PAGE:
Nothing provokes speculation more than the sight of a woman enjoying herself. (Little Women)

“A man who has nothing to do with his own time has no conscience in his intrusion on that of others.” (Sense and Sensibility… mansplaining has ALWAYS been a thing)

And then there’s the ferocity and beauty of the moors… from the cliffs of Cornwall all the way to the Scottish highlands, the rainy, rocky natural world is never more exquisite to me than in the British Isles (in movies and photographs, because I’ve never actually been there). Perhaps I’ve grown up with leftover pangs of colonialism, but I simply prefer the windy, gray skies aesthetic of the mossy moors to just about anything.

I love these moors. They’re like survivors of another time. Climb Roughtor before sunrise and listen to the wind crying through the stones and you will feel God. (Jamaica Inn)

(+requisite Poldark pug)

And, I think, here is the zinger. When the topic of my sad stupor is a failed romance–as it is this week–watching purer, nonphysical expressions of passion somehow help to excise those demons (or repress? Who knows). Breaking down romance into such childlike depictions–all awkward gazes and fumbling over words and touching fingers while passing teacups–makes the concepts easier to digest. When people in the real world can spend years and years together and still break up over minute compatibility issues or down-the-road intimacy questions or some fight about hobbies half a decade in….  isn’t it heartwarming to think one can simply choose a candidate for happily ever after with some furtive glances, a few pride and prejudice style misunderstandings, a good deed, and a swoon-y declaration? Sure, it’s hapless fantasy, but that’s leaps and bounds better than my nihilism, knowing from experience that “love” is actually just two people agreeing to hang out together until the day one of them changes their mind. There is no such thing as commitment, because no commitment needs to be final. Some weeks that’s too fucking sad for me to think about, and I suppose I vouch for the quivering teacup pass and wholesome eyebrow flirting of North & South because it ironically feels more truthful than the truth I know.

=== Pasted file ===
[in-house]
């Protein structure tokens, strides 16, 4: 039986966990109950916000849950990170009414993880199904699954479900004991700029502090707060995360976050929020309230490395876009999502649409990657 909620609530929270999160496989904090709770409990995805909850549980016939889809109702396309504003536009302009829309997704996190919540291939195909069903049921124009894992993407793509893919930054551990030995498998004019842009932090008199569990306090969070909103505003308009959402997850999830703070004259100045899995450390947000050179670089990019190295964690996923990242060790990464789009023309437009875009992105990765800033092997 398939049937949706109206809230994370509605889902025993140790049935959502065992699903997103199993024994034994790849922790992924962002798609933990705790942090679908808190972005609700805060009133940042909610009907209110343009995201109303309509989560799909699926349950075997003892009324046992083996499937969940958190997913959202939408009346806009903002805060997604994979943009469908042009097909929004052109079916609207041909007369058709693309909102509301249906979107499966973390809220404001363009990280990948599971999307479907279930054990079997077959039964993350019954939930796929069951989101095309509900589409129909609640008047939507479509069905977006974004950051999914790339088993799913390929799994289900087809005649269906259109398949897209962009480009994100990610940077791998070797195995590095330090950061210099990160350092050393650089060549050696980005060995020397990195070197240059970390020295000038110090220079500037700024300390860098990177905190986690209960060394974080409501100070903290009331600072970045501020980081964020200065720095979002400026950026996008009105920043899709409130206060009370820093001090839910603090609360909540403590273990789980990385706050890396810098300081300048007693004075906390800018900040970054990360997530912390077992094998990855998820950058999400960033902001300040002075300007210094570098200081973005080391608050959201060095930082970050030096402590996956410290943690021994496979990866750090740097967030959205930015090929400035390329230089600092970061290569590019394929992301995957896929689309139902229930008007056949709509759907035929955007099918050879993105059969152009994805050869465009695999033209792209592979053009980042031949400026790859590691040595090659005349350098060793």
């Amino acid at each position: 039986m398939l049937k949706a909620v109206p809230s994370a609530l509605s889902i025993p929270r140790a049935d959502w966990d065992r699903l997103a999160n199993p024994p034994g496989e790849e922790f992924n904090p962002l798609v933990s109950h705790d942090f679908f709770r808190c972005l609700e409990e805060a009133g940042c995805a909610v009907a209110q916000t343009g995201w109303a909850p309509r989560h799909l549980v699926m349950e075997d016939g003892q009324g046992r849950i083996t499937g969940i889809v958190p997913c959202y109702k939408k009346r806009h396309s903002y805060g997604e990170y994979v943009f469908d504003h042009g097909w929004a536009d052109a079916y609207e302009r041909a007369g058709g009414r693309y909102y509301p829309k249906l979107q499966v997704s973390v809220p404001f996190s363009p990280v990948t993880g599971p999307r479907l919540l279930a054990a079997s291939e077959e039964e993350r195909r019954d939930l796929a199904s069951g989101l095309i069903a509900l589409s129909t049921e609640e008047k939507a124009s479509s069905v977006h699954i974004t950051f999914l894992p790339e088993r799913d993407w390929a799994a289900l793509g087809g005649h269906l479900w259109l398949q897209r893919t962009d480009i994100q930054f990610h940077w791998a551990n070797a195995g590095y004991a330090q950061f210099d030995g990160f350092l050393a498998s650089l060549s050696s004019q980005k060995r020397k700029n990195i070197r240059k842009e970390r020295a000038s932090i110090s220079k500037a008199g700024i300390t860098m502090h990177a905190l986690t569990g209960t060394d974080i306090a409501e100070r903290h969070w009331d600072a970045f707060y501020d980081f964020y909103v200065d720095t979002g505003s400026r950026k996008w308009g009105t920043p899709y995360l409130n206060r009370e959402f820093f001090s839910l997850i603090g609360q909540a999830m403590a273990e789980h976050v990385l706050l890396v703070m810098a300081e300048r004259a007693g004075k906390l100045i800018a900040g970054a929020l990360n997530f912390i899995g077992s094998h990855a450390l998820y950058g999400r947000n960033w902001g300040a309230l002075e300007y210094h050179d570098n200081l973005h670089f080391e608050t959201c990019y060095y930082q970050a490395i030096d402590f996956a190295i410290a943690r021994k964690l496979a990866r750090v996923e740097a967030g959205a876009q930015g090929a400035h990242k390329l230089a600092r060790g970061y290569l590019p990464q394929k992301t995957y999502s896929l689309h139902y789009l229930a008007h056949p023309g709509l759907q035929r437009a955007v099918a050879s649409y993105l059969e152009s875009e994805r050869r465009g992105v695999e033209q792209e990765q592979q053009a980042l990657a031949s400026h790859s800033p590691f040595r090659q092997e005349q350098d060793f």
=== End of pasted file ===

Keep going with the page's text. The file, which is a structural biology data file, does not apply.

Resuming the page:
Lyft Lyfe

Another Monday, another exciting evening ahead of me driving for Lyft. Important mysteries with which man hath toiled since the dawn of time await me on my starry night behind the wheel… mysteries like

  • Where will I stop to pee?
  • Where will I park while I pee?
  • How much will my pee break cost me in parking garage fees?
  • What must I purchase at said location to earn my right to pee? and
  • How much grief and/or sexual harassment will I encounter on my mission to pee?

Aside from the plague of bodily functions, other exciting queries might cross my mind, such as